I was walking through our local grocery store last weekend, and it’s the first time I paid attention to the body composition of people there with me. This was’t scientific in any way; just an observation of common, normal people in a grocery store with me on a Sunday morning. What I saw was shocking. I don’t think I ever noticed how many obese people there are.
I posted a few years ago about a documentary from Ireland that I watched where they showed footage of a street right after WWII in Dublin compared to the same street in 2016. It was shocking. Right after WWII, people were thinner and looked healthier. In 2016, most of the people on the street were obviously overweight. In 60 years, people have went from being overall thin to overall obese. And sadly, instead of tackling the issue and trying to fix it, society is trying to normalize being “Big-boned” and “Plus-size.”
I want to make something very clear (once again): I am not fat-shaming anyone. Not even in the general sense. I don’t think it’s fair or right to shame ANYONE, and I certainly don’t pick on anyone for their appearance. However, I believe it’s fair to point out IN GENERAL TERMS and WITHOUT SINGLING ANYONE OUT that we have a problem with the current obesity epidemic.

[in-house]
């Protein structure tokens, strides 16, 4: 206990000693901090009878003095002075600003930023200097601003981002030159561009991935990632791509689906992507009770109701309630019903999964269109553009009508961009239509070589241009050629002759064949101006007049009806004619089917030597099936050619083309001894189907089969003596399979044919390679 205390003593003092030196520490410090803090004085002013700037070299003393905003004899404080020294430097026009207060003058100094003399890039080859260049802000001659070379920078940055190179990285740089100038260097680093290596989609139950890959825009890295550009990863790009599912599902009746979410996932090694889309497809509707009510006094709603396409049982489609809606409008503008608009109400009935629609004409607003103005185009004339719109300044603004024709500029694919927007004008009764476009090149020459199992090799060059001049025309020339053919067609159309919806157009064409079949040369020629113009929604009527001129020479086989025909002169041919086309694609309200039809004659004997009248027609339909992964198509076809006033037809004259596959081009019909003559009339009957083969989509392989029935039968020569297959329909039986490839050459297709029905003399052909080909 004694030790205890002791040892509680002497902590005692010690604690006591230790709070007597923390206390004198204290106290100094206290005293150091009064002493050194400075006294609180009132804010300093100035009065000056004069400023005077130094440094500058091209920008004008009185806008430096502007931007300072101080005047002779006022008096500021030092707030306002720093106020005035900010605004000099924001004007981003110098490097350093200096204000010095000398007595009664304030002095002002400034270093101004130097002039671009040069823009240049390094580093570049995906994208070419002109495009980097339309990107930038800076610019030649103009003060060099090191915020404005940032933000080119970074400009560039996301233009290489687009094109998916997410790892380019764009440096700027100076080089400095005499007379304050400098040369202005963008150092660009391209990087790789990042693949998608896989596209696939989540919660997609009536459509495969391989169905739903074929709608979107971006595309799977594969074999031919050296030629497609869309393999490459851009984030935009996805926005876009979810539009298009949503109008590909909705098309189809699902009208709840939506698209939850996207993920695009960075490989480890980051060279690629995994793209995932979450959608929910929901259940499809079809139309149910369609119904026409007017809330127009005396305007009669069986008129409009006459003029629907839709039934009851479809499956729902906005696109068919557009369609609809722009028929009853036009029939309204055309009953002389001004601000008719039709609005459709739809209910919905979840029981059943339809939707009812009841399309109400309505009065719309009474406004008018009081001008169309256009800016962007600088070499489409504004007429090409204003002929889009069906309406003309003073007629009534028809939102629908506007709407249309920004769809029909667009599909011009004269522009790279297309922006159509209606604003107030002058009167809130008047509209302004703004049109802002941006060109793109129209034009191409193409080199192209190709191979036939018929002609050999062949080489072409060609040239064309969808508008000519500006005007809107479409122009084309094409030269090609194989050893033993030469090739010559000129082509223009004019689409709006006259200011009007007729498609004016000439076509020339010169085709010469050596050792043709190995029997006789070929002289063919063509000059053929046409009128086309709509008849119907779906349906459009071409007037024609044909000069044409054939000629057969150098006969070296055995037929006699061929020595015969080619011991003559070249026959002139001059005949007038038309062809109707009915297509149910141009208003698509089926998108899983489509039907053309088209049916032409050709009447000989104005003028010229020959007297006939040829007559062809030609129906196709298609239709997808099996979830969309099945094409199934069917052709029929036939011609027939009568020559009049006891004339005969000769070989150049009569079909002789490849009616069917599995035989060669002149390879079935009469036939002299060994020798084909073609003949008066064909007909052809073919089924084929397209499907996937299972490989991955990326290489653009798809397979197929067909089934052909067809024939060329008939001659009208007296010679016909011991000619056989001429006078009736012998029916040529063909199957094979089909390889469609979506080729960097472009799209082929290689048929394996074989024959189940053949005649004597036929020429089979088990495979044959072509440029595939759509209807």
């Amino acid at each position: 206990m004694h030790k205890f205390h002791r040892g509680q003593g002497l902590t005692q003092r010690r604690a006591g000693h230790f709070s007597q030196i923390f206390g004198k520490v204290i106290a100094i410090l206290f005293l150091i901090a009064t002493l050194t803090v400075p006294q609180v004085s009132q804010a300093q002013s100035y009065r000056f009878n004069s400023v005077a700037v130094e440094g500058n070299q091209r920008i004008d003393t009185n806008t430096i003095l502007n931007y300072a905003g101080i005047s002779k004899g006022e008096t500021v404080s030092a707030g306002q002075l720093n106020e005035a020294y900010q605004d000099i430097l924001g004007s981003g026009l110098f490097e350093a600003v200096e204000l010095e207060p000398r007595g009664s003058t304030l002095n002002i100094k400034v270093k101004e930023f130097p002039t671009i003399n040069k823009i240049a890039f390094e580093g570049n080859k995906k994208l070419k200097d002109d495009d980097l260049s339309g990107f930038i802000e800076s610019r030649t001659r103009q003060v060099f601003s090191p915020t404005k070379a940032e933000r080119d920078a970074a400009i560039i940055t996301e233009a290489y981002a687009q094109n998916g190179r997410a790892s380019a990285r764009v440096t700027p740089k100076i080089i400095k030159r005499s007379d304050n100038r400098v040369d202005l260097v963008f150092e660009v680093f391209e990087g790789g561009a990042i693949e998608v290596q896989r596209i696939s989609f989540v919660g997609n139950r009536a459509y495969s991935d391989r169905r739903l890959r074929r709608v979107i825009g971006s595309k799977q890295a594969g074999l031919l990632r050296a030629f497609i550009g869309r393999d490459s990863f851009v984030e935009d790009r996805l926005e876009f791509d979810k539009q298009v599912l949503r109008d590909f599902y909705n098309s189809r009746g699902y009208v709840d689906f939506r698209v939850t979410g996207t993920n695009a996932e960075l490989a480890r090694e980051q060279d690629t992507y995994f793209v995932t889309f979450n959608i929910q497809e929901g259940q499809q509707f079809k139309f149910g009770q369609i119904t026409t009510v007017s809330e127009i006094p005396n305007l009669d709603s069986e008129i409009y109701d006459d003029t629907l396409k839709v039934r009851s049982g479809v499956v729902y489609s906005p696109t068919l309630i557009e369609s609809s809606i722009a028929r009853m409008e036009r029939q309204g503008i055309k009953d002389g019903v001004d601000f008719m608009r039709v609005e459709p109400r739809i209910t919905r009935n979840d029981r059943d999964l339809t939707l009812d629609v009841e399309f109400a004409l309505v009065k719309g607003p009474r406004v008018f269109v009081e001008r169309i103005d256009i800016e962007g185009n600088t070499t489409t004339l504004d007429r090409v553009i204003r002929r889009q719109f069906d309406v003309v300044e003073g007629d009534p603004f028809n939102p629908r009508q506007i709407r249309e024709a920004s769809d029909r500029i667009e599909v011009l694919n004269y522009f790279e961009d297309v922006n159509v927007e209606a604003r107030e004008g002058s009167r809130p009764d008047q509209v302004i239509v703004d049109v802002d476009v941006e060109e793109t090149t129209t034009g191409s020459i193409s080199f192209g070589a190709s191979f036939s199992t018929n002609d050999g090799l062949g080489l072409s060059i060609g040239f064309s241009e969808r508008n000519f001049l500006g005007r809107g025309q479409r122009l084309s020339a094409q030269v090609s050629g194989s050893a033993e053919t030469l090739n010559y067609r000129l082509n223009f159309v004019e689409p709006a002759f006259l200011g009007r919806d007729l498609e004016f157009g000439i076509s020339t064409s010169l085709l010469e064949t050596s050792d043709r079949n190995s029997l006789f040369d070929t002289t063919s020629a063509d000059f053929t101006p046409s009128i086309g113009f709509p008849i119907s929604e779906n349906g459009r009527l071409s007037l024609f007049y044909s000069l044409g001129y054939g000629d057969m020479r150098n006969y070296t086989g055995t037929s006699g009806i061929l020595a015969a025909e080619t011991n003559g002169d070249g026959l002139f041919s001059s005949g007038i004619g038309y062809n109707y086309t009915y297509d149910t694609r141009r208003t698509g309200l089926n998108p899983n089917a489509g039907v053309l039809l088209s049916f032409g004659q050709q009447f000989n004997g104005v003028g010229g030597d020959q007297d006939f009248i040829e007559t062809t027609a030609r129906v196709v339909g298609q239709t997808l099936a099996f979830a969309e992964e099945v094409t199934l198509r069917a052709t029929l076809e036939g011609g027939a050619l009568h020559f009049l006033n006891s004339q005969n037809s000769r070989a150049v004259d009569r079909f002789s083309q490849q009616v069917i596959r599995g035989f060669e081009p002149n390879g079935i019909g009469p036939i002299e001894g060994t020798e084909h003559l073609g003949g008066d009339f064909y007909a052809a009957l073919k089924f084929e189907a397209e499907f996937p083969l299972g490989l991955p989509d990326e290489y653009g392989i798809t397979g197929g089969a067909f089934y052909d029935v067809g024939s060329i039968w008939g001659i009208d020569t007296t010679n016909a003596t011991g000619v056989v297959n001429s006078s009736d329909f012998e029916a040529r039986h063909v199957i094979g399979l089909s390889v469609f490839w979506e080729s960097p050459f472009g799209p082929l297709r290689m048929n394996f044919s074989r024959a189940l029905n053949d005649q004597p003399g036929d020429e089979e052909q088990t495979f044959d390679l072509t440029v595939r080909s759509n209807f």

What bothers me about today’s society is that it is considered normal to be overweight and obese. People just eat anything without regard for the food’s effect on their health, and they wonder why they can’t lose weight when they walk 10,000 steps a day. Then, when they try and fail to lose weight, they blame genetics or some medical condition instead of tackling the problem: the food they eat*.
We have already begun seeing the results of this obesity epidemic in reduced life expectancy and in the increase in Type-II Diabetes in children and adults, and in the weight-related maladies that are taking the lives of many people far younger than their parents and grandparents were when they died. This is all preventable with a little diligence.
The new normal is not normal. We need to collectively refuse to accept obesity as normal, and it begins with compassionate advice to those who just don’t know how to eat right. Yes, I said it. It’s an education problem. It’s not a race-related, sex-related, or socio-economic related issue. It’s an education problem, and few people realize that sugar (carbs) and our high-grain diet are killing us. Until people stop accepting all the sugar in their food and drinks, the problem will persist.
*Yes, there are some people who have legitimate issues that make it difficult for them to lose weight, but it is very rare and far too many people use these conditions as a crutch.